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UncleBobsPhotography

Consistent exposure for run-and-gun shooting

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This is probably a very basic concept, but I would like to get some tips on how to get the most consistent exposure during documentary filmmaking with limited preparation time.

With most settings on automatic, the camera might change the exposure dramatically if a dark or light subject enters the frame, which is difficult to make up for in post. The obvious solution would be to shoot with everything on manual, but I don't really have time to make manual adjustments between clips since I don't know what I'm going to film next. My next option would be to use AELock-toggle. This way I can fix the exposure with a single push of a button, either for the duration of a clip or keep it locked for several clips until I change position. As far as I can see, this should be a decent compromise between convenient and results, but I would like to hear any tips you might have on how you ensure consistency during run-gun-shooting.

 

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No easy answer to this really. In the pressurised, high speed run & gun situation I use the histogram or waveform, and zebras, and with experience you should get better at getting exposure relatively consistent. 

I also shoot with everything on manual, usually setting my desired aperture and shutter speed and then constantly riding a vari ND to keep exposure under control.

Shooting log also helps as you can adjust a lot of exposure issues in post and rescue many shots.

Largely though it's just experience and getting used to what your camera works best with, and knowing your controls so you can do it all fast and intuitively.

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On most video camera systems your exposure options are quite limited anyway.  Presuming you want to shoot 180 degree shutter, that's your shutter speed locked off.  ISO is something you will only want to use up to a certain limit on most systems, so not much leeway there.  Aperture (can you believe I've started typing Apurture (the lighting company) as a habit now - they'll be pleased!) should as much as possible be a creative rather than purely exposure choice.  So, yeah, Vari ND is often the most flexible option, albeat one that comes with  it's own issues in terms of picture quality.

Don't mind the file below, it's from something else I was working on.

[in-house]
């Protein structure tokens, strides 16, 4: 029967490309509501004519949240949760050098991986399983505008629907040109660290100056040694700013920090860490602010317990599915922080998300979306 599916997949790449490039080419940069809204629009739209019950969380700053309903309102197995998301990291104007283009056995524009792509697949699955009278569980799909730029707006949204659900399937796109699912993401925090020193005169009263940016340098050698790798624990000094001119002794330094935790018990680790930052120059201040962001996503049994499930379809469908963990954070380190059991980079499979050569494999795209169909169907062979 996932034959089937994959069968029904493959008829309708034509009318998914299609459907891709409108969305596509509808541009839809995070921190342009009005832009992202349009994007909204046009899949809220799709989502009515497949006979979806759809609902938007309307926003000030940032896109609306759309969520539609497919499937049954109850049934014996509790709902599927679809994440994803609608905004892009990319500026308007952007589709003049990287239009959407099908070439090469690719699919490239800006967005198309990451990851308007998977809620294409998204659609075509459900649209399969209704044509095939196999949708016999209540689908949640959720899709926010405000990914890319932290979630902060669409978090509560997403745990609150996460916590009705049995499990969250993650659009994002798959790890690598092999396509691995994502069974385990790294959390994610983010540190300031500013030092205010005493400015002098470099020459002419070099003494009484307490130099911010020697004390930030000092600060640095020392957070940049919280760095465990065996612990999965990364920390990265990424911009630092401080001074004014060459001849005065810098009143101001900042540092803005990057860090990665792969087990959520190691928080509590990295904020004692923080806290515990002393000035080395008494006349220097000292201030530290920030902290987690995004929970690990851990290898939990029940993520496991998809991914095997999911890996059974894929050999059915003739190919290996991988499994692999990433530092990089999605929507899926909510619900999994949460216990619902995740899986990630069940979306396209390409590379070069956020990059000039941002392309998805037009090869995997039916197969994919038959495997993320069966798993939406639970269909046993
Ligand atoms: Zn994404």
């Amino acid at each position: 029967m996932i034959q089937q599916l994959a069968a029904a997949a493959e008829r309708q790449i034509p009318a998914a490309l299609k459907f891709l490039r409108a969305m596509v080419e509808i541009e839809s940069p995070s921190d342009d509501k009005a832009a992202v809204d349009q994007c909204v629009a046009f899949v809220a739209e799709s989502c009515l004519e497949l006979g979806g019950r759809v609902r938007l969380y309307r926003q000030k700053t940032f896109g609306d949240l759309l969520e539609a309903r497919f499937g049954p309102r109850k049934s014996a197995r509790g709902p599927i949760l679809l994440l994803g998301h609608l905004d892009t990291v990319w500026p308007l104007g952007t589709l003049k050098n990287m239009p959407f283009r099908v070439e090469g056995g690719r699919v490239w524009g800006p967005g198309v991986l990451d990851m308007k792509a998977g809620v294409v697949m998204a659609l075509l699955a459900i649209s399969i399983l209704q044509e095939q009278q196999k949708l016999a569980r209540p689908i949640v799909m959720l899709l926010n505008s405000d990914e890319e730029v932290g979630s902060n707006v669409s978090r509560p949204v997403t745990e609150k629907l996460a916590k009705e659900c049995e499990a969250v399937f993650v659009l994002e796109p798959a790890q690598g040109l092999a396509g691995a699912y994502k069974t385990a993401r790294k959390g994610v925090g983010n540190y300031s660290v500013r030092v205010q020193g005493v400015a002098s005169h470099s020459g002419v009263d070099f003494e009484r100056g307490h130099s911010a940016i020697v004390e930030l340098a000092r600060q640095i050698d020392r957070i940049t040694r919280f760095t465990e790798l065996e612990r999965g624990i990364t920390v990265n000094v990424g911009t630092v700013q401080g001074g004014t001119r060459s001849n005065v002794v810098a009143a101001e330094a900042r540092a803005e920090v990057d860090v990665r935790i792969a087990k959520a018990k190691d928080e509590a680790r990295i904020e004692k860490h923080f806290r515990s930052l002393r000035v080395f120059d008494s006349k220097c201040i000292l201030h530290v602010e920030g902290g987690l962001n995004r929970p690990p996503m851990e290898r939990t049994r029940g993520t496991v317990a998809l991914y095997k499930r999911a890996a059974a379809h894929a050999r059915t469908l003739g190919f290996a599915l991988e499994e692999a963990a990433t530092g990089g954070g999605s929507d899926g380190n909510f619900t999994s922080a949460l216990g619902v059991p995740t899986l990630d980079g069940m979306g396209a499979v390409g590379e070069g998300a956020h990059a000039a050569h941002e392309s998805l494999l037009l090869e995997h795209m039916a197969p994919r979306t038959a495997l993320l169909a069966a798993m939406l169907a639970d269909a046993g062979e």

Exposure needs to be done very quickly (which simply means - practice, practice, practice) on a shot-by-shot basis.  With video you are mainly juggling three balls - lighting, aperture, and ND.  ISO / gain is there for emergencies! 

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I'd echo the other guys and say full Manual. It seems like more work at first but in the long run it becomes less work for you. Histograms and zebras will help you know exactly where you are with your EV so yes learning those is super helpful. If your camera has any programmable Custom settings I say use those too. Thats my first step on any shoot is to get my exposure for a location locked onto C1. Then any alternate environment that demands significant exposure change goes on C2. For example if I was filming in a restaurant the dining room and kitchen are very different in terms of lighting and exposure, so I will set my kitchen exposure to C1 and dining room to C2. You can then move very quickly between the two. 

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Shoot manual. Might seem like a big effort at first, but it pays off big time in the long run as it is the only way to go. 

Use zebras/histogram and even better... waveforms (if you have a GH5, or a GH5S! ha), learn them, and use it. 

Might use a variable ND too if you feel you need it.